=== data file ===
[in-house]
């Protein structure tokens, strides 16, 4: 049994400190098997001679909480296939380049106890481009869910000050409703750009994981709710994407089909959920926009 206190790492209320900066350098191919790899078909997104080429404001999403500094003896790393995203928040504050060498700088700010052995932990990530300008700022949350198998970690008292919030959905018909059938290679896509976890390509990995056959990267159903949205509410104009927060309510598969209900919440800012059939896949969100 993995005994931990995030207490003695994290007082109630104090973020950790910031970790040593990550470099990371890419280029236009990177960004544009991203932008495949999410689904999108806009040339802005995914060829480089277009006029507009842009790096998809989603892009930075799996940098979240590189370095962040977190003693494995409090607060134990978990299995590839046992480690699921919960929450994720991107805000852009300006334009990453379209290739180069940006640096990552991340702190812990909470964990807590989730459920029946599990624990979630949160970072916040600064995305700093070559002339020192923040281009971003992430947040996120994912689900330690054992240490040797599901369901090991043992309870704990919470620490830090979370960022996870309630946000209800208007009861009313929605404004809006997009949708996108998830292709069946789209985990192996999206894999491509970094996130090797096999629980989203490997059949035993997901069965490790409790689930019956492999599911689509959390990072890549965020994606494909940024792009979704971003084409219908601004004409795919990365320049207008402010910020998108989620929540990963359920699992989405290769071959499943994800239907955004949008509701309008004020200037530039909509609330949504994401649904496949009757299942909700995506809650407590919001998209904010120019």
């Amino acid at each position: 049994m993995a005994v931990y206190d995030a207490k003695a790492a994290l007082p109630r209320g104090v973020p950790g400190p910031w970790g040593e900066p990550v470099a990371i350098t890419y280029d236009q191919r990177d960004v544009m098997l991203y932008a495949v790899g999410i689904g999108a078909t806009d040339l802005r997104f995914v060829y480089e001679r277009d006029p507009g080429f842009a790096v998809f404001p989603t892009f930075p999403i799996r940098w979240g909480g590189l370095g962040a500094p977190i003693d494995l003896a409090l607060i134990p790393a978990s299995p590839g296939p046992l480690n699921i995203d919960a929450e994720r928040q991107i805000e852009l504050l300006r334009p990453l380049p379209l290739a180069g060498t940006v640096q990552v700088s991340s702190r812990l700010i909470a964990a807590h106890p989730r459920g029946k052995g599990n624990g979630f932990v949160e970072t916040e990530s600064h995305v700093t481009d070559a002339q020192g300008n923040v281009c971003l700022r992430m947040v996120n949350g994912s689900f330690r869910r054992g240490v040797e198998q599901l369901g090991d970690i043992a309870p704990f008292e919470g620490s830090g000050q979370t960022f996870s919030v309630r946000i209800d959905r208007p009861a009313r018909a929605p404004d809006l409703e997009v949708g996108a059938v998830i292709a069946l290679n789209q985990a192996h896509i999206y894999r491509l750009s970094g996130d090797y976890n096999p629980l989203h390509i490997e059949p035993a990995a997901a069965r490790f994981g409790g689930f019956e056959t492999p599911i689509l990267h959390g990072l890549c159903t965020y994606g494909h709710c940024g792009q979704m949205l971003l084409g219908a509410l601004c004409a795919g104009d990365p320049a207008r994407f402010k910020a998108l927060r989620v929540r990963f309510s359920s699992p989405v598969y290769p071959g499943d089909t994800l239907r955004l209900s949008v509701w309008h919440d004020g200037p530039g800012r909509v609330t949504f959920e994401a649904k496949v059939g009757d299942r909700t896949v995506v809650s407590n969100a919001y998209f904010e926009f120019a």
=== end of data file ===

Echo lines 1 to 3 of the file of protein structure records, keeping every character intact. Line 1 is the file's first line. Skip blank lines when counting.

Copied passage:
[in-house]
């Protein structure tokens, strides 16, 4: 049994400190098997001679909480296939380049106890481009869910000050409703750009994981709710994407089909959920926009 206190790492209320900066350098191919790899078909997104080429404001999403500094003896790393995203928040504050060498700088700010052995932990990530300008700022949350198998970690008292919030959905018909059938290679896509976890390509990995056959990267159903949205509410104009927060309510598969209900919440800012059939896949969100 993995005994931990995030207490003695994290007082109630104090973020950790910031970790040593990550470099990371890419280029236009990177960004544009991203932008495949999410689904999108806009040339802005995914060829480089277009006029507009842009790096998809989603892009930075799996940098979240590189370095962040977190003693494995409090607060134990978990299995590839046992480690699921919960929450994720991107805000852009300006334009990453379209290739180069940006640096990552991340702190812990909470964990807590989730459920029946599990624990979630949160970072916040600064995305700093070559002339020192923040281009971003992430947040996120994912689900330690054992240490040797599901369901090991043992309870704990919470620490830090979370960022996870309630946000209800208007009861009313929605404004809006997009949708996108998830292709069946789209985990192996999206894999491509970094996130090797096999629980989203490997059949035993997901069965490790409790689930019956492999599911689509959390990072890549965020994606494909940024792009979704971003084409219908601004004409795919990365320049207008402010910020998108989620929540990963359920699992989405290769071959499943994800239907955004949008509701309008004020200037530039909509609330949504994401649904496949009757299942909700995506809650407590919001998209904010120019």
């Amino acid at each position: 049994m993995a005994v931990y206190d995030a207490k003695a790492a994290l007082p109630r209320g104090v973020p950790g400190p910031w970790g040593e900066p990550v470099a990371i350098t890419y280029d236009q191919r990177d960004v544009m098997l991203y932008a495949v790899g999410i689904g999108a078909t806009d040339l802005r997104f995914v060829y480089e001679r277009d006029p507009g080429f842009a790096v998809f404001p989603t892009f930075p999403i799996r940098w979240g909480g590189l370095g962040a500094p977190i003693d494995l003896a409090l607060i134990p790393a978990s299995p590839g296939p046992l480690n699921i995203d919960a929450e994720r928040q991107i805000e852009l504050l300006r334009p990453l380049p379209l290739a180069g060498t940006v640096q990552v700088s991340s702190r812990l700010i909470a964990a807590h106890p989730r459920g029946k052995g599990n624990g979630f932990v949160e970072t916040e990530s600064h995305v700093t481009d070559a002339q020192g300008n923040v281009c971003l700022r992430m947040v996120n949350g994912s689900f330690r869910r054992g240490v040797e198998q599901l369901g090991d970690i043992a309870p704990f008292e919470g620490s830090g000050q979370t960022f996870s919030v309630r946000i209800d959905r208007p009861a009313r018909a929605p404004d809006l409703e997009v949708g996108a059938v998830i292709a069946l290679n789209q985990a192996h896509i999206y894999r491509l750009s970094g996130d090797y976890n096999p629980l989203h390509i490997e059949p035993a990995a997901a069965r490790f994981g409790g689930f019956e056959t492999p599911i689509l990267h959390g990072l890549c159903t965020y994606g494909h709710c940024g792009q979704m949205l971003l084409g219908a509410l601004c004409a795919g104009d990365p320049a207008r994407f402010k910020a998108l927060r989620v929540r990963f309510s359920s699992p989405v598969y290769p071959g499943d089909t994800l239907r955004l209900s949008v509701w309008h919440d004020g200037p530039g800012r909509v609330t949504f959920e994401a649904k496949v059939g009757d299942r909700t896949v995506v809650s407590n969100a919001y998209f904010e926009f120019a």